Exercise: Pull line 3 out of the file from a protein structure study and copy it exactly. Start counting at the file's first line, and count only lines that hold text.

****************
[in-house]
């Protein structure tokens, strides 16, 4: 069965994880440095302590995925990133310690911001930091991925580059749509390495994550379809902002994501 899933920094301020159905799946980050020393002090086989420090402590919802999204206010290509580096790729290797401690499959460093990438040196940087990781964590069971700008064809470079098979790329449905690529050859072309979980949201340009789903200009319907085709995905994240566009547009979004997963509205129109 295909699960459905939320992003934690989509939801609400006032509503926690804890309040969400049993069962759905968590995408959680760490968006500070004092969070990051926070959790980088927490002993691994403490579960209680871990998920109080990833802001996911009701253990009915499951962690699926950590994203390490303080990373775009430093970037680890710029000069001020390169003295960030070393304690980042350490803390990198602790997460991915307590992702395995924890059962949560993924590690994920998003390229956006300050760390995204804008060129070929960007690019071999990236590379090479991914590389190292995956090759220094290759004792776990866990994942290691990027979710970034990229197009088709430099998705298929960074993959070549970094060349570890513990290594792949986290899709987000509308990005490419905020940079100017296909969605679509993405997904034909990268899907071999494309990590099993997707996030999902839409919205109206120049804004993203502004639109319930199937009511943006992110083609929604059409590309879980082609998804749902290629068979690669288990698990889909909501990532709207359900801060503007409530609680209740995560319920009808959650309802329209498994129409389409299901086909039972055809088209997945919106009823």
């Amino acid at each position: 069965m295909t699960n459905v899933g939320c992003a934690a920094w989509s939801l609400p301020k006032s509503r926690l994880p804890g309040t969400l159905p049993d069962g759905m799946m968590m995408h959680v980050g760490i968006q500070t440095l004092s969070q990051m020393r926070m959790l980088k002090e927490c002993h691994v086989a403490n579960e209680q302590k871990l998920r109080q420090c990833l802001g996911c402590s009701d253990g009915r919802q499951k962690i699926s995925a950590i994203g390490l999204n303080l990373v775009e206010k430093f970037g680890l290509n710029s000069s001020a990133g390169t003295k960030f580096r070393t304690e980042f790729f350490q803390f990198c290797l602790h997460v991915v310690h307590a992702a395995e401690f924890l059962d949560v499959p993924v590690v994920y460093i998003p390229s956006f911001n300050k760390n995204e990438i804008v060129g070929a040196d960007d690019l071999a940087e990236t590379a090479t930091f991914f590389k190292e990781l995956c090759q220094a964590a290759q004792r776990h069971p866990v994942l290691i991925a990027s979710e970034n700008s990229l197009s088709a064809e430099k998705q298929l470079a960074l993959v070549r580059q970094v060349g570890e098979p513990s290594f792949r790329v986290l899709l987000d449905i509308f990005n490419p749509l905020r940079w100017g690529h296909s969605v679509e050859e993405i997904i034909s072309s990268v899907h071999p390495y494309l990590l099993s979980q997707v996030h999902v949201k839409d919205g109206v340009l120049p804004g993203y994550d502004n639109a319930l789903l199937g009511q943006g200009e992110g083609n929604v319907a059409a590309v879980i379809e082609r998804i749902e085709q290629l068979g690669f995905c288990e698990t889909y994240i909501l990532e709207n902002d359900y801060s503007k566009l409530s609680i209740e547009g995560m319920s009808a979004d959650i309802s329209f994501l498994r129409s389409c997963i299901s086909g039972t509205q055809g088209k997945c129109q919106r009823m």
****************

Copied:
């Amino acid at each position: 069965m295909t699960n459905v899933g939320c992003a934690a920094w989509s939801l609400p301020k006032s509503r926690l994880p804890g309040t969400l159905p049993d069962g759905m799946m968590m995408h959680v980050g760490i968006q500070t440095l004092s969070q990051m020393r926070m959790l980088k002090e927490c002993h691994v086989a403490n579960e209680q302590k871990l998920r109080q420090c990833l802001g996911c402590s009701d253990g009915r919802q499951k962690i699926s995925a950590i994203g390490l999204n303080l990373v775009e206010k430093f970037g680890l290509n710029s000069s001020a990133g390169t003295k960030f580096r070393t304690e980042f790729f350490q803390f990198c290797l602790h997460v991915v310690h307590a992702a395995e401690f924890l059962d949560v499959p993924v590690v994920y460093i998003p390229s956006f911001n300050k760390n995204e990438i804008v060129g070929a040196d960007d690019l071999a940087e990236t590379a090479t930091f991914f590389k190292e990781l995956c090759q220094a964590a290759q004792r776990h069971p866990v994942l290691i991925a990027s979710e970034n700008s990229l197009s088709a064809e430099k998705q298929l470079a960074l993959v070549r580059q970094v060349g570890e098979p513990s290594f792949r790329v986290l899709l987000d449905i509308f990005n490419p749509l905020r940079w100017g690529h296909s969605v679509e050859e993405i997904i034909s072309s990268v899907h071999p390495y494309l990590l099993s979980q997707v996030h999902v949201k839409d919205g109206v340009l120049p804004g993203y994550d502004n639109a319930l789903l199937g009511q943006g200009e992110g083609n929604v319907a059409a590309v879980i379809e082609r998804i749902e085709q290629l068979g690669f995905c288990e698990t889909y994240i909501l990532e709207n902002d359900y801060s503007k566009l409530s609680i209740e547009g995560m319920s009808a979004d959650i309802s329209f994501l498994r129409s389409c997963i299901s086909g039972t509205q055809g088209k997945c129109q919106r009823m």